Let's take a look at what he says:

"The Gillard Government’s 10-year extension of the Northern Territory intervention is not only a “huge betrayal”, but a “giant step backwards” in relationships with Aboriginal people, says Bishop Christopher Saunders, chairman of the Australian Catholic Social Justice Council."


“It doesn’t solve the problem that it purports to solve,” he said.

The 'problem it purports to solve', according to the Government website on it, is the wide gap in outcomes between Indigenous and non-Indigenous Australians. 

And actually the evidence suggests that some inroads into this are being made, albeit slowly.  The latest evaluation found, for example, that 75% of people felt safer in their communities, and that there were improvements in health, education, employment, education and housing.

Indeed, the Bishop Saunders' claim directly contradicts the ACBC Press Release on the Stronger Futures legislation that acknowledged that:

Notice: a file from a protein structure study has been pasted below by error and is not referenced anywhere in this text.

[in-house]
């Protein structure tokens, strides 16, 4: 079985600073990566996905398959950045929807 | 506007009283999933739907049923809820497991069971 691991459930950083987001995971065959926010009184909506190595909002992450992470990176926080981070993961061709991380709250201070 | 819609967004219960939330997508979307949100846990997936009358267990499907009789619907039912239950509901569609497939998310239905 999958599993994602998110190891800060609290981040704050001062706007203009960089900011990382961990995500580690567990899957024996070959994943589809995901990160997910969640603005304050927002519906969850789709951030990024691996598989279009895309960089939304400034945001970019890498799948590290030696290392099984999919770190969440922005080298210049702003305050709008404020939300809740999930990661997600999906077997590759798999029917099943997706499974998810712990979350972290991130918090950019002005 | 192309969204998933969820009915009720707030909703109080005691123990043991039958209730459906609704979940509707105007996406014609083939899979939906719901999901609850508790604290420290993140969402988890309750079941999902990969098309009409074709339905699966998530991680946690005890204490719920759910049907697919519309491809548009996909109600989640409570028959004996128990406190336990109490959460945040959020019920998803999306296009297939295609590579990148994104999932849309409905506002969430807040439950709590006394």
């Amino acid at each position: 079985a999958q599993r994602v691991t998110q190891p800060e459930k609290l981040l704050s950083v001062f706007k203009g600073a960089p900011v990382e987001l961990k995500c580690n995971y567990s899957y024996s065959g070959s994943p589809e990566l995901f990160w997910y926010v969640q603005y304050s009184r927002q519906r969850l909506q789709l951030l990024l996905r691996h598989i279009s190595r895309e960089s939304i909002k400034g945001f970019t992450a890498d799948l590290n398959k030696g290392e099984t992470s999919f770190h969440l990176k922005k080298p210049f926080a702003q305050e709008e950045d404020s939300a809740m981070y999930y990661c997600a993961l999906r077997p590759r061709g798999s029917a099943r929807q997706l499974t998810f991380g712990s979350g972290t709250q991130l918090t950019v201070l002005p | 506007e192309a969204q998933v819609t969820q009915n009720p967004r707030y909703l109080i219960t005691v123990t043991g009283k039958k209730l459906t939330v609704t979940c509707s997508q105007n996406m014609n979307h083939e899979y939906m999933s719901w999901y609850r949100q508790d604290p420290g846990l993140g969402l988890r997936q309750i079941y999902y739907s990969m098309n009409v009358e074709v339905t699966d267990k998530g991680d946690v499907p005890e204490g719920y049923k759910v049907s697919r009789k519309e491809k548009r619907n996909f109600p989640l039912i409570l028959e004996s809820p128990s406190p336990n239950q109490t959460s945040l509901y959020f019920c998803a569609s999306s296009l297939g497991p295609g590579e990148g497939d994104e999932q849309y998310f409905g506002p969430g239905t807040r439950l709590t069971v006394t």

“The Northern Territory National Emergency Response has achieved some success and we can learn from these successes. We see this success particularly in housing, employment and education."

Outcomes are still way below those for other Australians of course - but this is hard stuff, and that is why it is a ten year program.

Income support and child neglect

“And secondly it deprives indigenous people of the dignity of being able to control their own money.

First let's be clear.  What we are talking about here is not wages or earnings from selling arts and crafts.  It is not the result of entrepreneurial effort.  It is income support from Government.  It is not in fact 'their' money but rather taxpayers'.

Secondly, we need to understand just why income management is so important in some communities: it actually enables individuals and families to protect their income from those who want to sponge off them, and are often prepared to use alcohol-fueled threats and violence to achieve this.  What we are talking about here is the practice of 'humbugging' that plagues so many communities and is major reason why many children, have, in the past, failed to get enough to eat and thrive.